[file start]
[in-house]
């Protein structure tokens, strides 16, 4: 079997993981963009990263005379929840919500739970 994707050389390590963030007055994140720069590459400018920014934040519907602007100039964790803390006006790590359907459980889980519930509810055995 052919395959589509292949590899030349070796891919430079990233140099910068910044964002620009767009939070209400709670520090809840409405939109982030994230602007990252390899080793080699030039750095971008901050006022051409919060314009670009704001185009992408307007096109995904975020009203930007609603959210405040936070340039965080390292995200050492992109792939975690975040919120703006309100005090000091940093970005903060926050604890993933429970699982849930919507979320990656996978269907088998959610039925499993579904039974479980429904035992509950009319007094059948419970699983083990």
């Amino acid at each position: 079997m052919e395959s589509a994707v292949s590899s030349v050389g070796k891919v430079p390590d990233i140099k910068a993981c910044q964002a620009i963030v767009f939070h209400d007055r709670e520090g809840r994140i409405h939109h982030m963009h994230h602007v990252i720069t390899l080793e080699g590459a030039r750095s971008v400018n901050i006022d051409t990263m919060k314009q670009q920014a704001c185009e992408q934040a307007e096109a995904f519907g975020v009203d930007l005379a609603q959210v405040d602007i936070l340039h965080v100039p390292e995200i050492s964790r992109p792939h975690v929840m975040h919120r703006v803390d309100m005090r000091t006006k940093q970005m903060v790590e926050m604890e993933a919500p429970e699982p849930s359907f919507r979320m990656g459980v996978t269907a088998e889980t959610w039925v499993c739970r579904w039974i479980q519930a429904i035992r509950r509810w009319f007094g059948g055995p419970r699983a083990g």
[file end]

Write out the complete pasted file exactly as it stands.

[in-house]
């Protein structure tokens, strides 16, 4: 079997993981963009990263005379929840919500739970 994707050389390590963030007055994140720069590459400018920014934040519907602007100039964790803390006006790590359907459980889980519930509810055995 052919395959589509292949590899030349070796891919430079990233140099910068910044964002620009767009939070209400709670520090809840409405939109982030994230602007990252390899080793080699030039750095971008901050006022051409919060314009670009704001185009992408307007096109995904975020009203930007609603959210405040936070340039965080390292995200050492992109792939975690975040919120703006309100005090000091940093970005903060926050604890993933429970699982849930919507979320990656996978269907088998959610039925499993579904039974479980429904035992509950009319007094059948419970699983083990």
């Amino acid at each position: 079997m052919e395959s589509a994707v292949s590899s030349v050389g070796k891919v430079p390590d990233i140099k910068a993981c910044q964002a620009i963030v767009f939070h209400d007055r709670e520090g809840r994140i409405h939109h982030m963009h994230h602007v990252i720069t390899l080793e080699g590459a030039r750095s971008v400018n901050i006022d051409t990263m919060k314009q670009q920014a704001c185009e992408q934040a307007e096109a995904f519907g975020v009203d930007l005379a609603q959210v405040d602007i936070l340039h965080v100039p390292e995200i050492s964790r992109p792939h975690v929840m975040h919120r703006v803390d309100m005090r000091t006006k940093q970005m903060v790590e926050m604890e993933a919500p429970e699982p849930s359907f919507r979320m990656g459980v996978t269907a088998e889980t959610w039925v499993c739970r579904w039974i479980q519930a429904i035992r509950r509810w009319f007094g059948g055995p419970r699983a083990g």